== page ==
Inslee Unveils State Budget Proposal


Economic recovery and future investments in response to the COVID-19 pandemic were front and center in Gov. Jay Inslee’s proposed 2021-2023 biennial budget announced Thursday, with a capital gains tax and a tax on insurers among methods designed to pay for the potential expenditures.

During a press conference, Inslee went over highlights of his budget proposal, which will come before the Washington State Legislature when they reconvene in January. Both the state House of Representatives and state Senate will formulate their own proposals during the upcoming budget session year.

Key expenditures included in Inslee’s proposal deal with recovery efforts in the wake of COVID-19, including economic relief for businesses and Washington residents impacted by the pandemic.

“Now is not the time to make cuts to the provisions of the state that help our families and our businesses,” Inslee said, adding that the need for rebuilding the economy through stimulus and continued efforts to help those impacted by the pandemic was also a focus.

Inslee presented a graph showing job losses in post-World War II recessions, indicating that the COVID-19 pandemic has already led to the greatest percentage of jobs lost comparable to the peak employment month at more than 11 percent among those recessions. The state’s employment has recovered somewhat, but still remains at about the level of peak job loss as the 2008 recession at about 6 percent, according to the graph.

Given the job loss, the governor was proposing legislation “to substantially reduce the burden” of unemployment taxes on businesses. The proposal would reduce the tax burden by $790 million in 2021, and $1.9 billion through 2025, Inslee said, which he added would result in a 37-percent decrease in the unemployment tax bill for a business employing 50, he gave as an example.

On the employees’ end, Inslee said his budget proposes increasing the minimum weekly benefit amount for unemployment insurance, as well as funding the Working Families Tax Credit which has not been funded since its creation years ago.

Other expenses planned in the governor’s budget included $150 million to the state Public Works Assistance program that provides low-interest loans to local governments, more than $750 million to help the state’s homelessness and mental health crises exacerbated by COVID-19, and $400 million in the state’s K-12 budget to address educational opportunity gaps and learning loss brought on or increased by the closure of school buildings in the wake of the disease.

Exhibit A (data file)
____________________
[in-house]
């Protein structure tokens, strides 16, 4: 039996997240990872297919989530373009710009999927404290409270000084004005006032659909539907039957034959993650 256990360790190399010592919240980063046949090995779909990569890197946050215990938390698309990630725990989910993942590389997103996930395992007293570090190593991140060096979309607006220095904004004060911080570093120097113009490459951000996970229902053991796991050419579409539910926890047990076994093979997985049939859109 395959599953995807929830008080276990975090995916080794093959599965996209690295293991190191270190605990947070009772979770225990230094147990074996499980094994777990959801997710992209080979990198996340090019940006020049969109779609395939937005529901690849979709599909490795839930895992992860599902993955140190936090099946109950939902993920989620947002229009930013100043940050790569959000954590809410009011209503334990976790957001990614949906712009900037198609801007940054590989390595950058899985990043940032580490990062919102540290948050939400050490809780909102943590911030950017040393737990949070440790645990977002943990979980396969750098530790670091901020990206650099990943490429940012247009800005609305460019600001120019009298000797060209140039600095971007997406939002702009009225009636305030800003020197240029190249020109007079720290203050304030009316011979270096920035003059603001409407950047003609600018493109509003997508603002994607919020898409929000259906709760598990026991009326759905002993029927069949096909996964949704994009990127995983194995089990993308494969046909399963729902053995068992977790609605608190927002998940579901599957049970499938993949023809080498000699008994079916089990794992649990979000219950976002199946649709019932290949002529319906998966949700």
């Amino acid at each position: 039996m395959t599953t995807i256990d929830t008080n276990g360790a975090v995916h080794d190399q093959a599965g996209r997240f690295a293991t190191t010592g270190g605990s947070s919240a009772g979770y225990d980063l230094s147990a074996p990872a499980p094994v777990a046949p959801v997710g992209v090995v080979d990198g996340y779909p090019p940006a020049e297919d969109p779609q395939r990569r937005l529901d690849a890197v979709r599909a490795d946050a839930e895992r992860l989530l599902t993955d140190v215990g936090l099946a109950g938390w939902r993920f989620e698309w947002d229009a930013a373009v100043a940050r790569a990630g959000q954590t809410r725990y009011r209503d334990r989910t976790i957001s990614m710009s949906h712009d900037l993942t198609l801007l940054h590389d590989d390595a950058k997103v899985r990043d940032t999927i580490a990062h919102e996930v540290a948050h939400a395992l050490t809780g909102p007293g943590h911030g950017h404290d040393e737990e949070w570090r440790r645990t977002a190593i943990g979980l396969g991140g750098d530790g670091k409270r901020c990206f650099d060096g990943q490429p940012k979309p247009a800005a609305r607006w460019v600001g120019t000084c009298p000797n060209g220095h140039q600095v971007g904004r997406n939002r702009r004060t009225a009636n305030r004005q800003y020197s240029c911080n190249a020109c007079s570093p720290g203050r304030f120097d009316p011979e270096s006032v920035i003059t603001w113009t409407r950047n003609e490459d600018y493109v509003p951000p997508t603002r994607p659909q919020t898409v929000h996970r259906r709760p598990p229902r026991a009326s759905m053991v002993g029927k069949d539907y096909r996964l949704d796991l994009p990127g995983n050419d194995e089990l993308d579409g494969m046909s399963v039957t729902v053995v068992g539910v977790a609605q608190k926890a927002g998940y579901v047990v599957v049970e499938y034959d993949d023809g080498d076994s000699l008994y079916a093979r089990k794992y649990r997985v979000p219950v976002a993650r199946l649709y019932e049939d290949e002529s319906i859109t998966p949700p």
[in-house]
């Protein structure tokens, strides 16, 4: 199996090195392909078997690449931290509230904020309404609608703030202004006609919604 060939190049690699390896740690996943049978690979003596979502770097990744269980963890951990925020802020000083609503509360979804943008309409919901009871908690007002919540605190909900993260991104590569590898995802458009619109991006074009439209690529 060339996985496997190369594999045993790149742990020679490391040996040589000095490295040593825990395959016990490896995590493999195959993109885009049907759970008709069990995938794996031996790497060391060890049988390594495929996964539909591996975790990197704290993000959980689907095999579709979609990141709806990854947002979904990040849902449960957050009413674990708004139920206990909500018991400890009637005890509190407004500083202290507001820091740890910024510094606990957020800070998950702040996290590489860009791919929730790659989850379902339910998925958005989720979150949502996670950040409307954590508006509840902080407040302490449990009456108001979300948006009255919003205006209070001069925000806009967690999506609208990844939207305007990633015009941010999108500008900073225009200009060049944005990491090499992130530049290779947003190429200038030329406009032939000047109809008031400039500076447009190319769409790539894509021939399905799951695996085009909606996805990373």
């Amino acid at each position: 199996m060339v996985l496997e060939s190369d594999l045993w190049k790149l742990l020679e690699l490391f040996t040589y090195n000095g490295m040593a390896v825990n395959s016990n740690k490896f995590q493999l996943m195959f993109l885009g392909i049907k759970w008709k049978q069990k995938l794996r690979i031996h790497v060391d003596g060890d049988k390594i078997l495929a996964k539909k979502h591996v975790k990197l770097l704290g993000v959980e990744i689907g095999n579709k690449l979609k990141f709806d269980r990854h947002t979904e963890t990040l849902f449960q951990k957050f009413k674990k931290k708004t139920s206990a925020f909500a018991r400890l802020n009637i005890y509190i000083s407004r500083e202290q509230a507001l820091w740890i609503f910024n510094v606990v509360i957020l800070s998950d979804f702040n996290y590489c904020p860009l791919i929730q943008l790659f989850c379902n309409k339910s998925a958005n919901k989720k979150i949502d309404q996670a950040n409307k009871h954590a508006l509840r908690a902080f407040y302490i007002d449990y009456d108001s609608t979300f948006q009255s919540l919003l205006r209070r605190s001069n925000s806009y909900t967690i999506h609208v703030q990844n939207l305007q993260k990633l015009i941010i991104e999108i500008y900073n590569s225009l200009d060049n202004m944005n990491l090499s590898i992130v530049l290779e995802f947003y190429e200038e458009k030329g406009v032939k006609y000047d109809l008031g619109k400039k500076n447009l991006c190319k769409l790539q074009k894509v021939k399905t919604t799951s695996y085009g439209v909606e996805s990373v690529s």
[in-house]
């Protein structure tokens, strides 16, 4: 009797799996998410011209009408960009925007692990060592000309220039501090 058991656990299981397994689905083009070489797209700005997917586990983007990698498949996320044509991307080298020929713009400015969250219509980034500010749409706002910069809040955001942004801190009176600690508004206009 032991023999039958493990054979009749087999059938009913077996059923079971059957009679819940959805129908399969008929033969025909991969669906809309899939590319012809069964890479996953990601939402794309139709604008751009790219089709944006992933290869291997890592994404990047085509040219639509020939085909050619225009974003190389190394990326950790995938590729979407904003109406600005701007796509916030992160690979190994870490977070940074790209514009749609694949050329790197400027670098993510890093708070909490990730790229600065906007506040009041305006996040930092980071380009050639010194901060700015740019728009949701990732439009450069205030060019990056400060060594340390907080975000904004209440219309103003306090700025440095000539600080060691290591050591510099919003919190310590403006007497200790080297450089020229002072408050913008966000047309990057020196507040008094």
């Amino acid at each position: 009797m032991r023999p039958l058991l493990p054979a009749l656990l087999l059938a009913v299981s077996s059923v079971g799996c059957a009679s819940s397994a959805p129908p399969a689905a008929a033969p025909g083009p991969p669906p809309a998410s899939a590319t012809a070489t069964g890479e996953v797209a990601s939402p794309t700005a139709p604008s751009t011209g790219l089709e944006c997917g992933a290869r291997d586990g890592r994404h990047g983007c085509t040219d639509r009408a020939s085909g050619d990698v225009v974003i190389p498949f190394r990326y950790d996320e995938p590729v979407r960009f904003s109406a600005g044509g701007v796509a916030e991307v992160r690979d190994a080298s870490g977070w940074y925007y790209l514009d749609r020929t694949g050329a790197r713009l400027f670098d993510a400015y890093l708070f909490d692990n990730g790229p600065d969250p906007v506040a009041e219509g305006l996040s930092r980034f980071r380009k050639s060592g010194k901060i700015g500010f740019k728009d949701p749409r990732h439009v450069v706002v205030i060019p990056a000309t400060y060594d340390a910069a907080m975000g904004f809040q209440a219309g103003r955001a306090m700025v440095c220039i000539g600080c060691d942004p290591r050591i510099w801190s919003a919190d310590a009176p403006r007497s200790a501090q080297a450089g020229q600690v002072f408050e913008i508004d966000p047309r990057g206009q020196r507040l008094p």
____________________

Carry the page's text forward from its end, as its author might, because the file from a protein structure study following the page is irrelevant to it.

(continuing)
Apart from dipping into reserves and utilizing savings, the governor’s proposal would also seek additional funding for the expenses through a capital gains tax. He said the tax would be on the sales of stocks, bonds and other assets, but would not apply to sole-proprietor businesses, homes, retirement accounts, farms or forestry lands, nor would it tax earned income from wages and salaries.

The tax wouldn’t go into effect until the second year of the biennium and would generate more than $3.5 billion over four years, the governor said. He added the tax would apply to fewer than 2 percent of Washingtonians, whom Inslee said made on average $750,000 annually.

Inslee said Washington State’s local and state tax system was “wildly regressive,” showing a graph indicating that while the top 1 percent of incomes paid about 3 percent of their incomes in tax, the bottom-20 percent paid more than a sixth of theirs.

“This is grossly unfair, grossly unacceptable, and bad for our economy,” Inslee remarked.

Though a capital gains tax was not able to pass in prior years, Inslee said 2021 would be different because of the present need for relief for Washington families in the midst of COVID-19.

“We have enormous wealth in this state, and this is a very small ask of the most wealthy folks in our state,” Inslee said. He said he would be open to other “fair, progressive” tax systems proposed by the legislature should his capital gains tax not be considered.

Healthcare Funding and Potential Public Health Restructuring

The governor’s proposal also includes a new revenue source for long-term healthcare needs from an assessment on health insurance carriers and third-party administrators. Included in his budget is $397 million for public health resources, including personal protective equipment (PPE), testing supplies, and contact tracing.

As part of an overall focus on public health, Inslee said he would be putting forward legislation that would create regionalized health districts, intended to coordinate resources in multiple counties to meet public health needs. Local public health districts have struggled at times during the pandemic, which the proposal seeks to address.

During the press conference Rep. Marcus Riccelli, D-Spokane, said his constituents have seen firsthand what happens when politics are put over public health. The Spokane Regional Health District recently fired its director, Bob Lutz, in the midst of record-setting days of COVID-19 cases, regional news station KREM reported at about the time of Lutz’ firing in November.

“It’s time for us to recognize that diseases don’t care where you live, or what county you are in,” Riccelli said. He said creation of stronger health districts would ensure equity in public health across the state.

Sen. June Robinson, D-Everett, said local public health jurisdictions across the state have been “chronically underfunded,” resulting in staff burnout and data systems. Alongside funding, she said it was important to “take a good examination” at the structure of public health in the state.

“We want to move into and be thinking about a post-COVID world, and what kind of structure that we need both at the local level and at the state level to really support the people of Washington” Robinson said.“